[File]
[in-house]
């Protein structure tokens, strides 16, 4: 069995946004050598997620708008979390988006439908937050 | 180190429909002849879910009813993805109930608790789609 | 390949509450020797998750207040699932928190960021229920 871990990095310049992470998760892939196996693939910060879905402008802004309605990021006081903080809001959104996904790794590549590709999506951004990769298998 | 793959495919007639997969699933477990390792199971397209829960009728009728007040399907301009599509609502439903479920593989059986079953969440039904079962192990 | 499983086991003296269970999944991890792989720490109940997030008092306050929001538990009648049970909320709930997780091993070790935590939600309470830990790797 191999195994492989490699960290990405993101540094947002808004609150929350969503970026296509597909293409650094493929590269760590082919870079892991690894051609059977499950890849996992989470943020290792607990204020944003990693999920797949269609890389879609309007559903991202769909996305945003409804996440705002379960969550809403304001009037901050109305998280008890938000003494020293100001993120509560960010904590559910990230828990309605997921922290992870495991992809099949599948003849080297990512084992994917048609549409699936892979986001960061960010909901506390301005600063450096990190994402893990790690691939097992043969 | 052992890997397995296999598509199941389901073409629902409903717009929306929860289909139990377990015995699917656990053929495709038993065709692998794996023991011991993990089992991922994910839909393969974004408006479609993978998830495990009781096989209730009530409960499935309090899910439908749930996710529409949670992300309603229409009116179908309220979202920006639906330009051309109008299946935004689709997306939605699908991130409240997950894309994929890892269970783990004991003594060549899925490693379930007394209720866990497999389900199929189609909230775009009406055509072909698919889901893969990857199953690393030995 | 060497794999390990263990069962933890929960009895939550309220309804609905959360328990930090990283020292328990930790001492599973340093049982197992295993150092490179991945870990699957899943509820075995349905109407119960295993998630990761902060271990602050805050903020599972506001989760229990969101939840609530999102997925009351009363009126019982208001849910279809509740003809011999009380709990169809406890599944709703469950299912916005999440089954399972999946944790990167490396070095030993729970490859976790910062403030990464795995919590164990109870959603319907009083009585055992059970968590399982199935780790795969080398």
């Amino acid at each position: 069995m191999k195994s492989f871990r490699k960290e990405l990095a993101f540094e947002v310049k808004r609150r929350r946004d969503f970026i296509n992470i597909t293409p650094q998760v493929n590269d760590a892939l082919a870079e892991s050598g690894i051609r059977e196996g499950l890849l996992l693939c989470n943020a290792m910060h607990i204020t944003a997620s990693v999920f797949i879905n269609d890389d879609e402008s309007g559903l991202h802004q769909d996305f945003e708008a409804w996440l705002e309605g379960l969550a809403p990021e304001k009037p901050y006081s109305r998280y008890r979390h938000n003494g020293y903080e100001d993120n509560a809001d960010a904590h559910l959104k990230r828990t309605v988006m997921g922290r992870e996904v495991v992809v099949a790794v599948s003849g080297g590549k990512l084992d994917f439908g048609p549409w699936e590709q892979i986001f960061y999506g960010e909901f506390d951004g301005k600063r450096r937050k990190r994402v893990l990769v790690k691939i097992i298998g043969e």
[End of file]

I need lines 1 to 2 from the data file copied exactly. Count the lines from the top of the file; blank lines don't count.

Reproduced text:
[in-house]
């Protein structure tokens, strides 16, 4: 069995946004050598997620708008979390988006439908937050 | 180190429909002849879910009813993805109930608790789609 | 390949509450020797998750207040699932928190960021229920 871990990095310049992470998760892939196996693939910060879905402008802004309605990021006081903080809001959104996904790794590549590709999506951004990769298998 | 793959495919007639997969699933477990390792199971397209829960009728009728007040399907301009599509609502439903479920593989059986079953969440039904079962192990 | 499983086991003296269970999944991890792989720490109940997030008092306050929001538990009648049970909320709930997780091993070790935590939600309470830990790797 191999195994492989490699960290990405993101540094947002808004609150929350969503970026296509597909293409650094493929590269760590082919870079892991690894051609059977499950890849996992989470943020290792607990204020944003990693999920797949269609890389879609309007559903991202769909996305945003409804996440705002379960969550809403304001009037901050109305998280008890938000003494020293100001993120509560960010904590559910990230828990309605997921922290992870495991992809099949599948003849080297990512084992994917048609549409699936892979986001960061960010909901506390301005600063450096990190994402893990790690691939097992043969 | 052992890997397995296999598509199941389901073409629902409903717009929306929860289909139990377990015995699917656990053929495709038993065709692998794996023991011991993990089992991922994910839909393969974004408006479609993978998830495990009781096989209730009530409960499935309090899910439908749930996710529409949670992300309603229409009116179908309220979202920006639906330009051309109008299946935004689709997306939605699908991130409240997950894309994929890892269970783990004991003594060549899925490693379930007394209720866990497999389900199929189609909230775009009406055509072909698919889901893969990857199953690393030995 | 060497794999390990263990069962933890929960009895939550309220309804609905959360328990930090990283020292328990930790001492599973340093049982197992295993150092490179991945870990699957899943509820075995349905109407119960295993998630990761902060271990602050805050903020599972506001989760229990969101939840609530999102997925009351009363009126019982208001849910279809509740003809011999009380709990169809406890599944709703469950299912916005999440089954399972999946944790990167490396070095030993729970490859976790910062403030990464795995919590164990109870959603319907009083009585055992059970968590399982199935780790795969080398």